In Sister Niehaus’ case, she didn’t seek this hybrid of so-called monastic and apostolic life until “late” — 20 years old. (Decades ago it was not uncommon for women to join a convent or monastery as young as 15.)

“It never entered my mind that I wanted to be a nun until I entered college,” says Sister Niehaus. At the time, some 40 years ago, the Monastery Immaculate Conception in Ferdinand had a teaching college on their grounds. She enrolled.

Immersed in the Benedictine way of life, she sensed a tug. Several aunts and cousins had become nuns, so the idea wasn’t foreign. But she remembers the final call clearly. It was a summer evening. She was playing softball in Ferdinand, her hometown. As she wound up to pitch, monastery bells echoed off the hill.

“Different things clicked to say, ‘Come on up,’” she recalls. “I said, ‘I’m coming.’”

Sister Mary Frances Schafer

On a recent July afternoon, sun scorching at 105 degrees, the Sisters of St. Benedict host a festival and fundraiser attracting hundreds to Ferdinand, Ind. Inside, families line up for tours, learning of the congregation’s German roots and settlement in Indiana in 1867. Necks crane to peer at the 89 angels and gold trim lining the domed Romanesque-style church, a “worthy dwelling place” for God, the tour guide proudly explains.

Outside, the smell of dry grass and bratwurst claim the breezeless air. The call for raffle tickets echoes as a cluster of men toss cornhole sacks. Underneath a canopy of trees, a Polka strikes up.

“OK, here we go,” says Sister Mary Frances Schafer, an acoustic guitar strapped over her left shoulder. After a few jovial chords, the band, The Sisters’ Combo, belts out an upbeat party tune. (They also perform religious numbers.)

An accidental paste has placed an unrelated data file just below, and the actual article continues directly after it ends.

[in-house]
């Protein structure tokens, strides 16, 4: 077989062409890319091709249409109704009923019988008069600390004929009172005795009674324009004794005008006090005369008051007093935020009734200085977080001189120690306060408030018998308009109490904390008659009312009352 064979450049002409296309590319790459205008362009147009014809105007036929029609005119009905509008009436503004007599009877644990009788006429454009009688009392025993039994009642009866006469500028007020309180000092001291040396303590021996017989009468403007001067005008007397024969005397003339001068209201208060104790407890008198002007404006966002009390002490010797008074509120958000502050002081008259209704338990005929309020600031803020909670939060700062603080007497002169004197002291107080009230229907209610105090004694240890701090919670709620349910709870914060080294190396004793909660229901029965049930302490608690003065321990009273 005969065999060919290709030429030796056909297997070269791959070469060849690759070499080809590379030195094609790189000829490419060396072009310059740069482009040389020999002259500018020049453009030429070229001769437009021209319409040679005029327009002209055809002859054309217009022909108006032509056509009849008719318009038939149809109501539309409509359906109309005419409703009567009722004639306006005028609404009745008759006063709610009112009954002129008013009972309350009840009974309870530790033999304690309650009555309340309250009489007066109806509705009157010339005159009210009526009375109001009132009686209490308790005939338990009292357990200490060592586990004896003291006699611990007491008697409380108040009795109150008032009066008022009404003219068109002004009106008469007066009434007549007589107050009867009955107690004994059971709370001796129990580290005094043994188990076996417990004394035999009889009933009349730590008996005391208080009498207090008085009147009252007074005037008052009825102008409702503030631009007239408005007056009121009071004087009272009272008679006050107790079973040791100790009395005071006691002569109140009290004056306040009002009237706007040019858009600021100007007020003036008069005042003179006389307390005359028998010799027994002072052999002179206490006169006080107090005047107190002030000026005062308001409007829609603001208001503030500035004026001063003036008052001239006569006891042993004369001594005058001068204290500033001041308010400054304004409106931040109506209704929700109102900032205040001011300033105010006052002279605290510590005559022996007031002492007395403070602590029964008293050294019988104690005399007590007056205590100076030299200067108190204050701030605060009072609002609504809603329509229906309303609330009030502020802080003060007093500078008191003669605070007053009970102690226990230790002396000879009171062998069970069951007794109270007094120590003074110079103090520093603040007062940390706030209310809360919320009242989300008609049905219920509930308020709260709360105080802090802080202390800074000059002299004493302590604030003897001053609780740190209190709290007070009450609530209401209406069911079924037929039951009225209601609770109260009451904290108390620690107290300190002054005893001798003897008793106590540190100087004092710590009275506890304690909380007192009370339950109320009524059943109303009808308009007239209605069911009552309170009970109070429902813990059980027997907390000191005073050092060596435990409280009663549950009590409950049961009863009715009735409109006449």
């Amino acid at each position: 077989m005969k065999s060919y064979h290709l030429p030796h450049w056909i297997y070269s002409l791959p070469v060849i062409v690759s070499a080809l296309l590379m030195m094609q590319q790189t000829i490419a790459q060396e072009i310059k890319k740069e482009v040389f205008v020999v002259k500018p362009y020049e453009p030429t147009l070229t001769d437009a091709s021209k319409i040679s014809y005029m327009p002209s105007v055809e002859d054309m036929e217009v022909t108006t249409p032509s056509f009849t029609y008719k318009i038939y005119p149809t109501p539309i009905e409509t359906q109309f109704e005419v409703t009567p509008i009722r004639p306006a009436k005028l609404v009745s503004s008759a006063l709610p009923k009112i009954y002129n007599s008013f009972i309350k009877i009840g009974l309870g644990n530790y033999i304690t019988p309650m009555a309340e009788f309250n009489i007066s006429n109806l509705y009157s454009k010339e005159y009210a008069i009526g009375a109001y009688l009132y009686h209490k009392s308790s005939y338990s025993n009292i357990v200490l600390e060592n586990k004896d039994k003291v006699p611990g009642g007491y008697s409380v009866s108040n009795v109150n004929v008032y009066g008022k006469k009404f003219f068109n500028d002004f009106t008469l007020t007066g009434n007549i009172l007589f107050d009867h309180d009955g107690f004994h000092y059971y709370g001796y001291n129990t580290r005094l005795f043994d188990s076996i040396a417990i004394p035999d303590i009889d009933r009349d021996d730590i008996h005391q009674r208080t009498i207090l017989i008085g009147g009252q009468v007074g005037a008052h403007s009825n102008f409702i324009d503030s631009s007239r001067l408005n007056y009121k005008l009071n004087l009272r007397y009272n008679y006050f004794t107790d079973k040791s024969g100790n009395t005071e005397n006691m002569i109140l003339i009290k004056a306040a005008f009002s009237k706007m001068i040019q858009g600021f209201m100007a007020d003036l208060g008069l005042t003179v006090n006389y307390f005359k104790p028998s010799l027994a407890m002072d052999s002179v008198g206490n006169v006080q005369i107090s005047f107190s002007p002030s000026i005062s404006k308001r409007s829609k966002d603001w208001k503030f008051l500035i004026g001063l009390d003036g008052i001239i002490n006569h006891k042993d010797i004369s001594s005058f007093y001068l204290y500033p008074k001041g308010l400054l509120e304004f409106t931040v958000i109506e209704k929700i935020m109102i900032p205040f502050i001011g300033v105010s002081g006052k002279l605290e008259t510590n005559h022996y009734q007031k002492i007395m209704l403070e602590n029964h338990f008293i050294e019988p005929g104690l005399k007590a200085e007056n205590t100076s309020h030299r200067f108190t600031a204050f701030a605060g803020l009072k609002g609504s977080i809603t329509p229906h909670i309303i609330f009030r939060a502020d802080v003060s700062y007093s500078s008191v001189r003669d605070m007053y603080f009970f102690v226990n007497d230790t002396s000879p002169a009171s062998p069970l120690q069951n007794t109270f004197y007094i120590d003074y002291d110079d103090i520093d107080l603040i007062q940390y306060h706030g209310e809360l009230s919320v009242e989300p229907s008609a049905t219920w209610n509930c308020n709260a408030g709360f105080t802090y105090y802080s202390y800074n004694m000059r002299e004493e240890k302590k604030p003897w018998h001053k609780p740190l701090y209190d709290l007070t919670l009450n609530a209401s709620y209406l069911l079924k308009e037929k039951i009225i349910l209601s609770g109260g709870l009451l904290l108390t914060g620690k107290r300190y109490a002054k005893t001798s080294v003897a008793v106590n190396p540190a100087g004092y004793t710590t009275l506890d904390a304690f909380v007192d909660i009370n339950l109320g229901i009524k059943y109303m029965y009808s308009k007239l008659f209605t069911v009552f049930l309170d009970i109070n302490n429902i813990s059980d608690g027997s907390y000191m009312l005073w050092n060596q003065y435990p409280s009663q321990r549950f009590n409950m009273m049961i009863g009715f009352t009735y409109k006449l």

Roll out the barrel, we’ll have a barrel of fun. Roll out the barrel; we’ve got the blues on the run …”

Sister Schafer, 51, wears her St. Benedict polo and taps her foot as an industrial-size fan manufactures a slight gust of relief.

“It’s time to roll out the barrel because the gang’s all here!”

Sister Schafer is among the roughly 50 Benedictine sisters who call the monastery “home” but live away, in other communities, for work. There’s a physician’s assistant in Corydon, Ind., a sister who works with Alzheimer’s patients in Evansville, Ind., and teachers scattered throughout the region.

Sister Schafer works with the homeless, but not in the direct way Sister Niehaus does. With a master’s degree in social work from Washington University in St. Louis, Sister Schafer first worked in a transitional home for single parents but eventually developed an interest in policy.

In 2006, she was hired as the director of community coordination for the Coalition for the Homeless in Louisville, a job that requires wrangling 40-plus shelters and service providers and steering them toward one goal: “making the homeless provider system as user friendly and humane as possible.”

“I’m the one that herds the mosquitoes,” she jokes.

Currently, her days are consumed by a task handed down by the Department of Housing and Urban Development. She must mold a citywide system that assesses every homeless individual one time through a lengthy survey. A database will then house that person’s needs and goals so that all service providers can track an individual’s progress. In theory, this will make the system more efficient. Homeless persons won’t have to endure the same questions over and over every time they encounter an outreach team or shelter provider.

It’s a huge task. Sister Schafer has heard some doubts.

“I’m turning a battleship,” she sighs, her desk stacked with papers.

But she’s not daunted.